#GunControl : Seriously, don’t annoy Mary Katharine Ham

January 15, 2013

Senator Joe Manchin (D-WV) made that mistake, flip-flopping repeatedly on 2nd Amendment issues (running for office as pro-guns, now talking about what to ban), and Ms. Ham has had quite enough. An excerpt from right after Manchin proudly proclaims he doesn’t have an “assault weapon:”

Well, as long as Sen. Manchin doesn’t have an “assault weapon” why not just ban them? Because “things the junior senator from West Virginia owns” is the historical guideline our Founders used to determine what products a free people would retain access to. Manchin was the governor of the state of West Virginia, but his home state thankfully escaped his reign without major gun control. The state earns an admirable 4 of a possible 100 points from the Brady Campaign on the gun control scale. I guess Manchin’s conscience couldn’t operate fully on the issue of guns until after he’d used the NRA’s endorsement to get elected, found a national tragedy to demagogue, and found out the Beltway had his back.

Sarcasm and scorn. Because calling someone a “hypocritical opportunist” just doesn’t quite cut to the bone.

(Of course, it would help if I spelled her name right the first time… D’oh!)


Arab Spring: Egypt imprisons family for conversion to Christianity

January 15, 2013

That new government we helped to power is sure turning out fine, isn’t it? I mean, under Islamic Law, they could have been sentenced to death. Instead, for merely exercising the right of conscience inherent in all persons, a mother and her sons get “only” fifteen years in prison:

The criminal court of Beni Suef (115 km south of Cairo) has sentenced an entire family to prison for converting to Christianity. Nadia Mohamed Ali and her children Mohab, Maged, Sherif, Amira, Amir, and Nancy Ahmed Mohamed abdel-Wahab will spend 15 years in prison. Seven other people involved in the case were sentenced to five years in prison.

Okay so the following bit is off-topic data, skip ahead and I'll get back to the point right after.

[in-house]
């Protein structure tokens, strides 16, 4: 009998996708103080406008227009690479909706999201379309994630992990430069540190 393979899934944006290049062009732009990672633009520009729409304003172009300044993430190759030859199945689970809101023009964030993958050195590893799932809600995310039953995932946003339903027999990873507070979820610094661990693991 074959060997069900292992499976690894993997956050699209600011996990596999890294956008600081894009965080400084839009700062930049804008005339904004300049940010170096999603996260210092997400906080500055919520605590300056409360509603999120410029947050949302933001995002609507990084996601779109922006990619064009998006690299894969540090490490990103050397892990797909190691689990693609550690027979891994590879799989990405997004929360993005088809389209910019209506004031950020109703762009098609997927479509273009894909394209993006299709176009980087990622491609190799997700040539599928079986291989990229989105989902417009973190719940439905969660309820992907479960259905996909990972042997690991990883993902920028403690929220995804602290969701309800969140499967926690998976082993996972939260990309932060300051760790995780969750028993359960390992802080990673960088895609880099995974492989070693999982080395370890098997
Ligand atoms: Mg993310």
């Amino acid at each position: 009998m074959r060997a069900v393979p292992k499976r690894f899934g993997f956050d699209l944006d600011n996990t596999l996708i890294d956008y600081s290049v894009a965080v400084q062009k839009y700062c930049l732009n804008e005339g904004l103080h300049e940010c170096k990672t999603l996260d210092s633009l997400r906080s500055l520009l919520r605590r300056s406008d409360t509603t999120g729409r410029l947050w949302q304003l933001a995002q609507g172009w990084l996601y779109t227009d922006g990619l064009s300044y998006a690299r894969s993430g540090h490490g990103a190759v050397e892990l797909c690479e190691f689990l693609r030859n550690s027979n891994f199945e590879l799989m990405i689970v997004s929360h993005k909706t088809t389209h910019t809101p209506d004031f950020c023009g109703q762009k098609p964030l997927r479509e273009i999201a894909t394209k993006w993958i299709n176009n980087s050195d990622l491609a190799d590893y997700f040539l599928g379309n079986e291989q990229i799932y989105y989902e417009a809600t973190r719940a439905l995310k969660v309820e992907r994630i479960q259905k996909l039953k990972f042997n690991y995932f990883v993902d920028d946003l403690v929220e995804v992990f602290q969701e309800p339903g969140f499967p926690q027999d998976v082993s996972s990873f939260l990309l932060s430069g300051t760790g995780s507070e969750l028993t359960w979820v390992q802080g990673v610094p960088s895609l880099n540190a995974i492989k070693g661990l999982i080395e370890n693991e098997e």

(…)

An individuals religious faith is listed in Egyptian identity cards. Christians, converted to Islam for various reasons that attempt to return to the religion to which they belong have enormous difficulty in correcting their names on the documents. This leads many people to forge them, risking prison. The reverse process, ie the transition from Christianity to Islam is not hindered, and in many cases is favored by the very Registry officials.

The woman had converted to Islam from Christianity on marrying her husband, but, after he died, she wanted to convert back. And she tried to convince her sons to join her. Under Islam, this is a huge sin.

I’m sure the Obama administration will be right on this, reminding the Egyptians that we did not facilitate their revolution so religious minorities could be persecuted. And they’ll listen and shape up, because the Hundred Acre Wood foreign policy is working out so well, isn’t it?

via Jihad Watch

RELATED: It’s the foreign policy, stupid!

(Crossposted at Sister Toldjah)


January 15, 2013

Phineas Fahrquar:

If we’re ever to get the regulatory state under control, we have to start thinking about regulations as a form of tax or imposed cost and, as Mitchell argues, subjecting them to a cost-benefit analysis.

Originally posted on International Liberty:

Obama imposed a big tax hike last year.

But I’m not talking about the fiscal cliff and the President’s class-warfare trophy of higher tax rates on those evil rich people. That happened this year.

Instead, I’m referring to the increase in the regulatory burden.

Here are some excerpts from a report in The Hill.

The Obama administration issued $236 billion worth of new regulations last year… The analysis from the American Action Forum, led by former Congressional Budget Office Director Douglas Holtz-Eakin, found that the administration added $216 billion in rules and more than $20 billion in regulatory proposals in 2012. Complying with those rules will require an additional 87 million hours of paperwork, the report said. The group put the total price tag from regulations during Obama’s first term at more than $518 billion. …The Environmental Protection Agency racked up the most in regulatory costs last year…

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